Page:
July 22, 2012
When paleontologists uncover a dinosaur, they have plenty of reason to worry. In some parts of the world, such as Mongolia, black market thieves often steal and smuggle dinosaurs that wind up bringing in hefty sums at auction houses. Sometimes, paleontologists have returned to field sites to find skeletons stolen right out from under their noses. But, even closer to home, vandals regularly damage and destroy dinosaurs. Earlier this month, an “irreplaceable” dinosaur skeleton discovered near Grande Prairie, Canada was destroyed by persons unknown.
According t0 the CBC, the destroyed skeleton was a hadrosaur being excavated by paleontologist Phil Bell and a University of Alberta field team. The dinosaur was discovered on June 15th, and was complete enough that Bell intended the dinosaur to eventually go up on exhibit. When Bell returned to the site this month, however, the dinosaur was turned into a cascade of broken bone fragments. Even worse, this isn’t the first time dinosaurs at this site have been vandalized. Since May, the report says, three other fossils have been stolen or damaged.
There’s no clear motive for why the criminals smashed the site. But they vandals left a clue behind. At a campsite near the dinosaur excavation, the CBC reports, investigators found a liquor store receipt that may help track down the people who so callously pulverized the hadrosaur.
I’m completely baffled as to why anyone would want to destroy a dinosaur. The fantastic animal beat the odds against preservation and remained locked in stone for tens of millions of years, and can tell us about a world that we can never see ourselves. What sort of stupid, selfish person would even think of turning a wonderful fossil into a pile of rubble? It is truly sad that paleontologists have to worry about this kind of destruction. Dinosaurs belong to everyone, and it’s heartbreaking to see one stolen from us by ignorant despoilers.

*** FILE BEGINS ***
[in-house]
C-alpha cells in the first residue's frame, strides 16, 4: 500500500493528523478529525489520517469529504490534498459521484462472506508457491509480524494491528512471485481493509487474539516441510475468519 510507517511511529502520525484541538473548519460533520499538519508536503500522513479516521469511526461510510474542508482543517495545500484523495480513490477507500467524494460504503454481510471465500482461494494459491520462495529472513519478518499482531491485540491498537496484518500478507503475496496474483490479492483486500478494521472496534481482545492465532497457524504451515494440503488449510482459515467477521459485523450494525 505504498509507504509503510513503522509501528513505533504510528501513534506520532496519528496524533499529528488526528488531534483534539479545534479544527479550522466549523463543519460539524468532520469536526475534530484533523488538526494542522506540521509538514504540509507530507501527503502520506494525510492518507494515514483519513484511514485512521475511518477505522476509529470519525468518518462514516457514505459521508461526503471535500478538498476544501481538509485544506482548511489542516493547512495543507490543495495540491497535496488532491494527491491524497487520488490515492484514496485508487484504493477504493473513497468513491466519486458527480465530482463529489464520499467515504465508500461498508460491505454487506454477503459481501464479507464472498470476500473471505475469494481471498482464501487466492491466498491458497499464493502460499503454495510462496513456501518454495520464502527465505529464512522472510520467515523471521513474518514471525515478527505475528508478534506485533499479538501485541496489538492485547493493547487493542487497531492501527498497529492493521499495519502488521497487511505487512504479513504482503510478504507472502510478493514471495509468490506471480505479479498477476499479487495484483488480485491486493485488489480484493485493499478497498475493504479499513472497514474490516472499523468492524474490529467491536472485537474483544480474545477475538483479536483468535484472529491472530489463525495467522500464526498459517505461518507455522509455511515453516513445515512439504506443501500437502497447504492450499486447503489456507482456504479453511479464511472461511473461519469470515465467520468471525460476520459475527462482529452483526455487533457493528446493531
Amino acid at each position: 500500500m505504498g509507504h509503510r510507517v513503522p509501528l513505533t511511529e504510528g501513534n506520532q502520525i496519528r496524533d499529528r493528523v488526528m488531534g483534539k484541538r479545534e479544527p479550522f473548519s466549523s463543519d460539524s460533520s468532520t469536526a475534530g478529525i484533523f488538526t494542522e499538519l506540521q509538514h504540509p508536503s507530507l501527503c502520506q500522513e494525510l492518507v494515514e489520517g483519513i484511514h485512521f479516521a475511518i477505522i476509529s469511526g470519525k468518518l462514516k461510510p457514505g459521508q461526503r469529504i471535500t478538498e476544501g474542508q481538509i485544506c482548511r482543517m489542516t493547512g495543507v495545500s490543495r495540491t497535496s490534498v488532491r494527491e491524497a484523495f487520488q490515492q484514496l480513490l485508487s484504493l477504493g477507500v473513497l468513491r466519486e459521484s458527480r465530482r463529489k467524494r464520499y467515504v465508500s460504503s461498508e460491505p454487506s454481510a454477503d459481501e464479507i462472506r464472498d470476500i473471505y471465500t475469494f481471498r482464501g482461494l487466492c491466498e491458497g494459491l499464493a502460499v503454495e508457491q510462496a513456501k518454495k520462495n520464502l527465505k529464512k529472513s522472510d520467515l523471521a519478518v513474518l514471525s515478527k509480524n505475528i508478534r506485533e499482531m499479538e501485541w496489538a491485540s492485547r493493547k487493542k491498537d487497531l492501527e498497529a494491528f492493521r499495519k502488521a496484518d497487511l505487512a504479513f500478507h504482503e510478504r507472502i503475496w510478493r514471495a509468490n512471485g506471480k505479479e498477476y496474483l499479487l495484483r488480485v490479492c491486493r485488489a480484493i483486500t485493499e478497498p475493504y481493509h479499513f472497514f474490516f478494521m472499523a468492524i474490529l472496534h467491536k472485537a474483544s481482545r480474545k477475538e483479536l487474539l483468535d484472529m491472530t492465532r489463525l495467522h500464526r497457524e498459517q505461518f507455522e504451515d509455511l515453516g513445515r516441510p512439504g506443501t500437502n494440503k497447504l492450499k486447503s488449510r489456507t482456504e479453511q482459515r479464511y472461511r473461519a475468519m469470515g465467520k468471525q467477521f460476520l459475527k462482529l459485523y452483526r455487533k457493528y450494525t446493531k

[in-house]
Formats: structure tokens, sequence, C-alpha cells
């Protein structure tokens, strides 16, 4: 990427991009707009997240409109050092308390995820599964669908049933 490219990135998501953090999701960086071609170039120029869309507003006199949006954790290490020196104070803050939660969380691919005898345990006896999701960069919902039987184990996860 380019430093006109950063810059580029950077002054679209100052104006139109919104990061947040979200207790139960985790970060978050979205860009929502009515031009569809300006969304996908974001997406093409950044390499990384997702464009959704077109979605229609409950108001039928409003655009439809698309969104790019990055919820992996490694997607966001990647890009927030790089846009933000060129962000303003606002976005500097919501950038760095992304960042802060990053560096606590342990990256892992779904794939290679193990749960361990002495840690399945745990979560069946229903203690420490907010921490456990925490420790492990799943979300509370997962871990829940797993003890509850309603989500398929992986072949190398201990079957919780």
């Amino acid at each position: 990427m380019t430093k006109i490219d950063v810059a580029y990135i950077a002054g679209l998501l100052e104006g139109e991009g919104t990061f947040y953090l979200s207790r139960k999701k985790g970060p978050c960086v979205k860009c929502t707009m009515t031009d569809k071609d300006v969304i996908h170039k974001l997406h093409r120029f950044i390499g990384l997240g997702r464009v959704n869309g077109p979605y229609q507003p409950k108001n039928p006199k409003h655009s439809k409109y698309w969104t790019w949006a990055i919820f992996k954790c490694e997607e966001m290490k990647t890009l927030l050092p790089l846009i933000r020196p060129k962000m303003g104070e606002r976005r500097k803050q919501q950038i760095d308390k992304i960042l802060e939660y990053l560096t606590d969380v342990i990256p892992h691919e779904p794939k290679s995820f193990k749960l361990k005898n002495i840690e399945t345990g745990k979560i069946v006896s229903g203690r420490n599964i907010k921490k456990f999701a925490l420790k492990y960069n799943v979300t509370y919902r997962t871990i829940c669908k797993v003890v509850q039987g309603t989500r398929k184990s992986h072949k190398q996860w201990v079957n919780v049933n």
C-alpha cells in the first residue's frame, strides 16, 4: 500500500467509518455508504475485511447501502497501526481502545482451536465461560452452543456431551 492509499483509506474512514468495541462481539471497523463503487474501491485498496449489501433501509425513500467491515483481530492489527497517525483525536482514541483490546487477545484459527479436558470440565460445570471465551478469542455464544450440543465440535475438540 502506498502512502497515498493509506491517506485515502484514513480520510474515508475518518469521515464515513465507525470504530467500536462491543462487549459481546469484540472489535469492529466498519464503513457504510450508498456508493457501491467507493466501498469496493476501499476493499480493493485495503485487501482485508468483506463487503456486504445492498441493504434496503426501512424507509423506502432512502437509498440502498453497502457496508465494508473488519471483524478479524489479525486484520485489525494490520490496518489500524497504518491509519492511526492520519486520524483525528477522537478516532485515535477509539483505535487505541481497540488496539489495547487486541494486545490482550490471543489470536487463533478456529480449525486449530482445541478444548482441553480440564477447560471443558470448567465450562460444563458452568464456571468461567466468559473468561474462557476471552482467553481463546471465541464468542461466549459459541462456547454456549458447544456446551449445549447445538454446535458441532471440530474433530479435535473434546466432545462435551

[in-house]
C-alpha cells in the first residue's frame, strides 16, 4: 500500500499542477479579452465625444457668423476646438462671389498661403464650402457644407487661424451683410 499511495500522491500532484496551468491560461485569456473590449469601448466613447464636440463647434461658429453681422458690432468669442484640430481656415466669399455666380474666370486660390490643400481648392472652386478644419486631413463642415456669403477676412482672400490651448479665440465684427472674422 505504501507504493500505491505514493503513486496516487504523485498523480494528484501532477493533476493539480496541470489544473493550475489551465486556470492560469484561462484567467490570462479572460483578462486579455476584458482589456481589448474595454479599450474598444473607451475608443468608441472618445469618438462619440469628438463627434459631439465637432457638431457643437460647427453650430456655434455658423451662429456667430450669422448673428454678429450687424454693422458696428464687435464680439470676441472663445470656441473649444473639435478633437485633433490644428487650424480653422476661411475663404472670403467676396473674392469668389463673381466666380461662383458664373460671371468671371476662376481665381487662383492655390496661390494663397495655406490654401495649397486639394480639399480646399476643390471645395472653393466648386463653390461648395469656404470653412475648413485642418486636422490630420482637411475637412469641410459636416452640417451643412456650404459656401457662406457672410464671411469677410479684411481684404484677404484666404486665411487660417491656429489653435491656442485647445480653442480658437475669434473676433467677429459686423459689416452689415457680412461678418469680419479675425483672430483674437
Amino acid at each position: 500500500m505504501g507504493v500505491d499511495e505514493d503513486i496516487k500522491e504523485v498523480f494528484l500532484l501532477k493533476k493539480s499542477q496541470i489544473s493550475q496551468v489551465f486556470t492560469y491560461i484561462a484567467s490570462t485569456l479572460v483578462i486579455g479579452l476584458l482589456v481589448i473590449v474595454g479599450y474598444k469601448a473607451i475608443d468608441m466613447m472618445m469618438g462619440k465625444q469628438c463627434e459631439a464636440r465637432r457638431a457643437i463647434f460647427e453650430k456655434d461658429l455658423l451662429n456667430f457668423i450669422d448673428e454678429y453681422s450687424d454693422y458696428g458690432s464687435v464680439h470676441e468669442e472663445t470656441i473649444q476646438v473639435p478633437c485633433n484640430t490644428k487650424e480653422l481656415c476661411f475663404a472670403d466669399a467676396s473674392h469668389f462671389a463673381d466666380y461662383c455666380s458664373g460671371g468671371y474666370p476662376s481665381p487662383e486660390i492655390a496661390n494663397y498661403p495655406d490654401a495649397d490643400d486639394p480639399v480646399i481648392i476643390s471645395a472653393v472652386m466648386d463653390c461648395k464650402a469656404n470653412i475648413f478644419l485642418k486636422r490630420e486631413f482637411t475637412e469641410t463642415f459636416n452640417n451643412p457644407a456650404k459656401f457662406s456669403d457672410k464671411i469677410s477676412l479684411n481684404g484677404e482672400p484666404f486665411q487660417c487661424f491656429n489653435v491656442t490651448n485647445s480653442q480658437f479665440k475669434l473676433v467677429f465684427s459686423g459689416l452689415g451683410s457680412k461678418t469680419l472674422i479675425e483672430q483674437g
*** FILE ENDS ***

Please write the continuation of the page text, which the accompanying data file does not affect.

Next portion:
July 20, 2011
While driving along Interstate 40 toward eastern Utah’s Dinosaur National Monument, you can’t miss the roadside dinosaurs. They’re all over the place. Many are concentrated in Vernal, about a 20-minute drive to the west of the national park, but a few stand near the highway in the small town of Jensen. One of my favorites is this fellow—an old, cracked dinosaur that could probably be called “Crocosaurus.” The thing looks more like an alligator doing a dinosaur impression than a real dinosaur, yet there is something unmistakably dinosaurian about it. I’ve been wondering about why this should be. Is it just the upright posture, or is there something else that clearly makes the model a dinosaur? As crude as it is, this restoration always makes me think about what—in the cultural realm, at least—makes a dinosaur.
Have you seen a prehistoric creature in an unusual place? Submissions of dinosaurs—and other ancient beasts—should be sent to firstname.lastname@example.org.
June 7, 2011
Even when you know what to look for, dinosaur tracks can be easy to miss. I learned this the hard way on a recent visit to one small tracksite in eastern Utah.
Although Moab, Utah is best known for Arches National Park, uranium mines and various sorts of outdoor recreation, there are traces of dinosaurs in the area, too. Among the fossil sites is a short set of the only known sauropod tracks in Utah. About 23 miles north of Moab on State Road 191 is an inconspicuous, unmarked turnoff around mile marker 148.7. The unpaved road crosses a set of railroad tracks and disappears in the low, dusty hills, and after bumping along for about two miles in our small car, my wife and I arrived at the trailhead.
We spent about 15 minutes looking for the tracks. Neither of us could quite figure out where they were hiding, and the interpretive sign at the top of the trail gave no indication of where they might be. We had no idea that we had walked right over them until my wife spotted one of the large theropod tracks. Right at the top of the trail, there were at least three kinds of footprints set in the rippled, reddish rock, tracks that had persisted for about 150 million years. A fresh coating of dried mud gave some of the tracks a more recent look—as if the dinosaurs had walked by just last week—and partially obscured them from view.